Although the book's title suggests that Kenya fluctuates between hope and despair, the abiding impression gained by the reader is more on the side of despair.
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Format: Hardcover
I lived in Kenya 1984-86 and so this book brought back many memories, both of leaders, the forgotten of a previous generation of leaders and western scholars as well. During the time I was there we all knew the country was not a democracy, all knew we needed to be very careful about what we said. Thanks to this book, I know now the truth was even worse than we feared.

We had it pointed out to us where the screams of those tortured could be heard, we heard stories about how they did the torture. Branch fills out the context. One of my colleagues at the University was carted off by the secret police for writing pamphlets, thanks to Branch I know he served 4 years and survived it.

The subtitle seems accurate: we always saw Kenya as a glass simultaneous being filled up and draining out: a place that should prosper but wasn't. This is a political history, that is his goal. In recounting politics he has to spend more time on despair than hope. The hope us expatriates had, those of us who had fallen in love with Kenya, was based not on the "wabenzi" tribe of the elite but on the "wananchi" rank and file who were cheerful, welcoming and taught us all so many things in a country breathtakingly beautiful.

I fear that a history of Kenya written 20 years from now will have the same plot. But it shouldn't.
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Format: Kindle Edition
As a frequent traveler to East Africa, with over 40 trips to Kenya in the last 17 years, I can say that I have seen some of this story first hand, up close and personal through the eyes of participants. Kenya is between hope and despair. If you want to know more - read the book. It is both sad and hopeful too.
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Format: Kindle Edition Verified Purchase
.. of what ails Kenya - lessons from the past and those of today. A study for all Kenyans ... and Africa as a whole
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Format: Hardcover
`Kenya: Between Hope and Despair, 1963-2011' is a 300-page romp through 48 years of Kenya's post-independence history. As a book it is not without merit: the story moves along at pace and the historical meal Daniel Branch serves up is easily digestible. In these respects it is a popular history for the general reader, or someone new to the subject of Kenyan history. Unfortunately, however, for those with a knowledge of the country's history, Branch's multiple errors and unjustified assumptions will prove a problem.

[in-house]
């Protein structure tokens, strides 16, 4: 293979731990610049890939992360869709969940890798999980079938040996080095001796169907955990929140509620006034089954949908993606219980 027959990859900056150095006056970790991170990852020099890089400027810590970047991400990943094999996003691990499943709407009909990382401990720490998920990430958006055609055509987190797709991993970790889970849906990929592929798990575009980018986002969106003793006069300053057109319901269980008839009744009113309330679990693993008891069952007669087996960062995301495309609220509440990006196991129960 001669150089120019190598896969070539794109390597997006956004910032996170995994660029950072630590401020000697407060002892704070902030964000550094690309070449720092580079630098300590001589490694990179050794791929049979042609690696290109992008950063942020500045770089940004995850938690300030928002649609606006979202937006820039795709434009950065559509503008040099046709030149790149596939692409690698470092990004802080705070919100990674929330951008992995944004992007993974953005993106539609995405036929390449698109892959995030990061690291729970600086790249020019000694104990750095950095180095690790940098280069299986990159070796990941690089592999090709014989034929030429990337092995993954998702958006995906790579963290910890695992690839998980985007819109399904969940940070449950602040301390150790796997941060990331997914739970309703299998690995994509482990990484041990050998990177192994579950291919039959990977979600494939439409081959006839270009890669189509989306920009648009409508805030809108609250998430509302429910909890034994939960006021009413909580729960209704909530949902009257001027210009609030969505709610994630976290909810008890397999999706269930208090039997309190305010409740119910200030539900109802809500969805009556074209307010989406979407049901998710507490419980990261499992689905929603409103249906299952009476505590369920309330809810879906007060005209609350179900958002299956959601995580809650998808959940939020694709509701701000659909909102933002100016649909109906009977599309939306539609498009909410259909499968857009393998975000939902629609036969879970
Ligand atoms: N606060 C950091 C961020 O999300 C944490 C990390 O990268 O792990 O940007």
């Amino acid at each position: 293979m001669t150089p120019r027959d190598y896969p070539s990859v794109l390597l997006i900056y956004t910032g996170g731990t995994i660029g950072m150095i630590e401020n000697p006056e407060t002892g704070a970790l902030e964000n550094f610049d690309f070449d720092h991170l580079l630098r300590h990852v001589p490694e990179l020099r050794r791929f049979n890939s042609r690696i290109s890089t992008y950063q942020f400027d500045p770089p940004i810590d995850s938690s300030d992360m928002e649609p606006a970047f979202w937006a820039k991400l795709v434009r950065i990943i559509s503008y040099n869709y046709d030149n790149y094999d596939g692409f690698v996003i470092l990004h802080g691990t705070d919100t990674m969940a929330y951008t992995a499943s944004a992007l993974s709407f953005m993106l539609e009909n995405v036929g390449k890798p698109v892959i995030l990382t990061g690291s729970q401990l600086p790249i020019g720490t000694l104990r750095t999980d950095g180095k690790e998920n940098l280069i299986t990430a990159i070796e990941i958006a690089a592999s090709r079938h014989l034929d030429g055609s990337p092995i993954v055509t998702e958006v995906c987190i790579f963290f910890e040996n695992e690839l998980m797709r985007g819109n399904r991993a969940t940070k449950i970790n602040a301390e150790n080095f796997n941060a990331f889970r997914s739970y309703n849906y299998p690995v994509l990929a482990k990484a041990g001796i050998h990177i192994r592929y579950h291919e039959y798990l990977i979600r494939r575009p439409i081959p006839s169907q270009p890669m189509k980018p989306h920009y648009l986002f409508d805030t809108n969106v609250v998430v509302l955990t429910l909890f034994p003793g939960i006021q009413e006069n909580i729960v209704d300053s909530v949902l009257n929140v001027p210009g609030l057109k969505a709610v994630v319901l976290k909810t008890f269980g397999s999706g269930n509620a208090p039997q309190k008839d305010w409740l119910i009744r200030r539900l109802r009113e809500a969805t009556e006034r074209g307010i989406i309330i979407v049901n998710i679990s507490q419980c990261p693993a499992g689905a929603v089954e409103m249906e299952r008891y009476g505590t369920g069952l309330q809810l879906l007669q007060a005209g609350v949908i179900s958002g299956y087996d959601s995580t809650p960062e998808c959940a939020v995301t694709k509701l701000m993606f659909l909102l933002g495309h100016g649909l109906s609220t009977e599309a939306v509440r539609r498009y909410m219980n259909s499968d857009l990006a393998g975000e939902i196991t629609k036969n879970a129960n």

Take for example the book's section on the murder of Kenya's Minister of Foreign Affairs, Dr Robert Ouko, in February in February 1991 (`Who Killed Bob', pages 190 - 193).

Branch writes: `To maintain cohesion of the ruling elite, the government nevertheless turned to another well-rehearsed method of asserting its authority', i.e., had Ouko murdered. There is little or no evidence for this assumption and virtually all of the evidence that has come to light since about 1991 suggest that it is wrong.

A couple of lines later and Branch states; `On 15 February 1990, the partially burnt body of the foreign minister, Robert Oukjo, was found, close to his home near Kisumu'. In fact, Ouko's body was first found on 13 February that year by a local herdsboy (who did not report it to the authorities) and officially found following a police search on the morning of 16 February.

Branch goes on to state that Ouko's relationship with some of his cabinet colleagues in the months prior to his death had `soured' in the months leading up to his death. There is little or no evidence for this statement (and much that contradicts it) and Branch does not provide evidence in its support.